Maintain Sobriety & Attend Social Events

Maintain Sobriety & Attend Social Events

Posted by Michelle Peterson on 18th Apr 2017

Photo Credit: stux,Pixabay

Maintaining sobriety is a daily endeavor for recovering addicts, and it can be difficult during any time of the year. However, the holidays and the summer tend to present the most temptations. Summer social events include weddings, cookouts, family gatherings, Memorial Day and Fourth of July parties, vacations, and more. These events can be fun, but they can also make recovering addicts feel anxious and present the possibility of a relapse. That doesn’t mean recovering addicts can’t attend summer social events; it just means they need a plan in place before attending.

The Right Attitude

The first step in planning to attend an event is to think positively about the event. There’s a saying that thinking something is true often makes it true. Along that train of thought, if you think the event will be boring or that you won’t have a good time, then you probably won’t. If you think it’s going to be a fun and enjoyable time without the need for a drink, then it probably will be.

When you’re sober, it’s easier to see how social events can be fun without needing alcohol or drugs. You’ll see that the reason why social events are enjoyable isn’t because of the alcohol or drugs; rather,it’s the people you’re spending time with at the event that make it fun. You can also find enjoyment in the weather, the food, the music, and the atmosphere.

Before you attend an event, go ahead and tell yourself you’re not going to drink – not even one drink or one sip of a drink. Take a nonalcoholic drink you enjoy with you. If you have a favorite blackberry soda, bring some with you to your neighbor’s BBQ. Having something you genuinely enjoy drinking can help you avoid the temptation of ordering an alcoholic beverage.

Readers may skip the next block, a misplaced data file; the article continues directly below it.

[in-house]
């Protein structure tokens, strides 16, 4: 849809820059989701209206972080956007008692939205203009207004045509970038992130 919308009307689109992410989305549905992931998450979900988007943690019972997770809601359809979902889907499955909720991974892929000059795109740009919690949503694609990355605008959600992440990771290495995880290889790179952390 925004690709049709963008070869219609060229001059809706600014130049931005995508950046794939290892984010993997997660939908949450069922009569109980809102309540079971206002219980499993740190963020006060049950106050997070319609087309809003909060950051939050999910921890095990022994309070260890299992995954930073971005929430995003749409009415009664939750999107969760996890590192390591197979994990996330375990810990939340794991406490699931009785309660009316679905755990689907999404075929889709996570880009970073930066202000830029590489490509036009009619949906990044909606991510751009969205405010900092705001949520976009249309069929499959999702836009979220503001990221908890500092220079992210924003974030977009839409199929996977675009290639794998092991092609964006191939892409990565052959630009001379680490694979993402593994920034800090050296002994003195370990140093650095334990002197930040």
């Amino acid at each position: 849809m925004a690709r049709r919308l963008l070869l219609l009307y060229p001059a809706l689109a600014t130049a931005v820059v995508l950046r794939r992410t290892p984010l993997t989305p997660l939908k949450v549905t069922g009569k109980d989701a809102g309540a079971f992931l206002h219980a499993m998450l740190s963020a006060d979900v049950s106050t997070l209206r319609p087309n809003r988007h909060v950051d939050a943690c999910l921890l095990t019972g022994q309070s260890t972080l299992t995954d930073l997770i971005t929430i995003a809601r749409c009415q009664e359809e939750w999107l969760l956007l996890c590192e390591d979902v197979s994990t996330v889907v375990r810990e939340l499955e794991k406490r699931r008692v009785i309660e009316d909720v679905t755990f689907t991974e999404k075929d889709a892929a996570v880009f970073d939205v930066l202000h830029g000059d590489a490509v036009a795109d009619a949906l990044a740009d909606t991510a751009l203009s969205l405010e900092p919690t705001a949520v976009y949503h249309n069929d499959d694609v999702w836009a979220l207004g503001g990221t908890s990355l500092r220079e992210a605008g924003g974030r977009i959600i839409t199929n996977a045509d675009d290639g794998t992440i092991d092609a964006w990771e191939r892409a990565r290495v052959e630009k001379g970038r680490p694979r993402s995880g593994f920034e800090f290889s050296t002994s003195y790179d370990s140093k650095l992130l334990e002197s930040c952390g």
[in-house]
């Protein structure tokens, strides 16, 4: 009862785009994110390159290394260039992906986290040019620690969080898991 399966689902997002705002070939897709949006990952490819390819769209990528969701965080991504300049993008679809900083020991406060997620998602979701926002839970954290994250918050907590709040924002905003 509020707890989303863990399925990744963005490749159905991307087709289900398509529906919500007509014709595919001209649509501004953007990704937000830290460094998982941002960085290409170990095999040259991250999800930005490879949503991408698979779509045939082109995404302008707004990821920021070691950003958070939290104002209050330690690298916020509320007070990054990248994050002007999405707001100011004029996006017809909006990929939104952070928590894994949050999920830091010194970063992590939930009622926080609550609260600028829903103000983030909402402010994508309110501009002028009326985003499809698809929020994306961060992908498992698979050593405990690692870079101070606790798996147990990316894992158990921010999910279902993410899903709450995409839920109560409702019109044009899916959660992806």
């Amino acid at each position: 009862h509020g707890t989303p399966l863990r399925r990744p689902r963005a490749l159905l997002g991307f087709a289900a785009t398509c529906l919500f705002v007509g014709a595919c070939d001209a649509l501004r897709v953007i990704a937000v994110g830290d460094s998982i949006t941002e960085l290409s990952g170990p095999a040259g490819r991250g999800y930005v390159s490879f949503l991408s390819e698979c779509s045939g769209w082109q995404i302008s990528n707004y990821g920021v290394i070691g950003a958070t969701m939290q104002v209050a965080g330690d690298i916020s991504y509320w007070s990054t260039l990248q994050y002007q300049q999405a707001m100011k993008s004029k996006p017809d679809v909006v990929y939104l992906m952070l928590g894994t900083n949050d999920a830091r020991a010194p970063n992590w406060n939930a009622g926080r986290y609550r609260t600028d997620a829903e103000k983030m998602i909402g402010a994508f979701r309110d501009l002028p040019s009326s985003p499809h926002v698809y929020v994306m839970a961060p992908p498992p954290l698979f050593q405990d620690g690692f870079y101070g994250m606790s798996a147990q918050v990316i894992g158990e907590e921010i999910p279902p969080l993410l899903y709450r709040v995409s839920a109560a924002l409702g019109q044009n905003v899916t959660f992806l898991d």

Prepare Your Body and Mind

Likewise, don’t go to an event on an empty stomach. Hunger and thirst can make you feel tired and irritable, which can exacerbate cravings and lower your ability to avoid temptations. Another way to avoid being tired or irritable is to do something relaxing before the event. Yoga, meditation, and massages are perfect for relaxing. Exercise is another way to unwind before an event. Spending time with animals is also shown to ease stress, so walking your dog is great stress relief. If you don’t have a dog, there are other ways to ensure you get the benefits of spending time with animals. For example, you could become a dog walker or volunteer at a local animal shelterYou never know you might find a reason to adopt one.

You can also attend a meeting before the event to help remind you of your recovery plan. When you leave the event, stop by a meeting as well. At the very least, call your sponsor to talk about how you feel after attending a social event sans alcohol or drugs. If you’re going out of town for the event, know when and where nearby meetings will take place.

Attending the event with a friend is a good idea, but make sure they also remain sober, and be sure that you’re able to leave the event when you want or need to do so. Drive your own car if possible and keep your keys in your pocket. If you ride with someone, let him or her know you may need to leave without notice. Have a cue to leave and head out if you feel any temptation to drink or do drugs.

Lastly, remember that you don’t have to go at all. If you feel overly anxious or you’re having a tough day, don’t feel bad about not attending. You must put your sobriety and your health first. Make it up to your friends later by going to a different event that makes you feel more comfortable and has fewer temptations.

Michelle Peterson


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